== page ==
The movie "Bridesmaids" hilariously shows viewers the worst of the worst of being part of a bridal party. While the drama and flair of any Hollywood movie exaggerates reality, some scenes show that being a bridesmaid can in fact feel like a part-time job, especially if you weren't expecting to take on the role and aren't prepared. If someone whom you don't consider a close friend or family member asks you to be a bridesmaid, what do you do?
Though you may feel honored, remember that you're being asked to take on a huge commitment. A recent WeddingWire study reports that it costs about $1,200 per wedding to be a bridesmaid, and that can quickly rise to over $1,800. You may really want to save the investment for people with whom you're incredibly close. Unless, of course, the invitation was more of a pleasant surprise. If it feels like an easy yes, then it is! Just keep in mind that while it will be a whirlwind with lots of fun moments, you may feel a little awkward when everyone else is sharing deep, meaningful memories about the bride or coming up with thoughtful gift ideas because they're very close to her and you're, well ... not. Take the opportunity to go out of your comfort zone and get more acquainted.
On the other hand, if you've been asked by a co-worker, a distant cousin or maybe even a friend from elementary school who you haven't spoke to in years and the surprise feels a little more dreadful than exciting, listen to your gut. In a Vogue article online, writer Jenny Berg gets event and wedding planner Yifat Oren's opinion on the matter. "These days, depending on who the bride is, the expectations (on bridesmaids) can be really high," says Oren. "They're going away on very fancy vacations for showers and bachelorette parties. Even if they're not traveling, the expectations are really high with the very posh showers that are taking place. I think it's very important to be honest with yourself." Of course, you can still tell the bride how honored you are and how much you appreciate the invitation. But let her know you may need a few days to think about it and weigh your other commitments. Seeing as she'll be in full-on wedding mode, make sure you don't leave her hanging for more than a day or two. And if it feels like a no, then listen to that. Don't let yourself be driven by guilt, because every bride deserves a group of bridesmaids who are so thrilled to take on this role for her special day.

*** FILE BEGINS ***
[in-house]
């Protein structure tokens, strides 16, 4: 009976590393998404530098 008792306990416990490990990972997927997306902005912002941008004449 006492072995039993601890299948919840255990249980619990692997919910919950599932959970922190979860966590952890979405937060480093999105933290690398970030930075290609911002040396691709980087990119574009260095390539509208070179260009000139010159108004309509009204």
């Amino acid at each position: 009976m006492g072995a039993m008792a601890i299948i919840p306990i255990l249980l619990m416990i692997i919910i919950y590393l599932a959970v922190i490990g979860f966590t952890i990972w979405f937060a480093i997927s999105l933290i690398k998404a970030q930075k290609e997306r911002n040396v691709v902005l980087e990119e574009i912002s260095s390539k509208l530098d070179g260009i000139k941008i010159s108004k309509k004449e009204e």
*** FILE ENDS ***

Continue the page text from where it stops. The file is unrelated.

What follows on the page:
Aside from your personal relationship, finances could contribute to your desire to decline. You'll most likely have to pay for your dress, gift, travel, the bachelorette party and more. These costs add up quickly, and shelling out a bunch of cash for a bride you're not close with is going to feel like pulling teeth. So, you could tell her that you're currently saving money for something else and you won't be able to factor in being a bridesmaid right now, but that you'd still love to attend her wedding as a guest (if, in fact, you do).
Being in a wedding party requires lots of time. If you've just started a new job or you have a lot of other things going on, being a bridesmaid might be too overwhelming. Simply tell the bride that you won't be able to dedicate what she needs in order to have the best wedding day. Oren says: "Tell the bride you'd be happy to be there to support her (throughout the planning process), and take a supporting role. You just can't take the lead."
Perhaps neither of these reasons feels good enough for you and you want to go with the truth of the matter: You don't feel close enough to her to be a bridesmaid. This is a huge risk if she's someone with whom you desire a continued relationship. But if you do it compassionately and kindly, she may actually be freed up to think about the people in her life who feel the same as she does and ask someone else.
A wedding is meant to be a joyous celebration for all those involved. Being honest and honorable in your response is the way to ensure you and the beautiful bride will get the most out of her special day.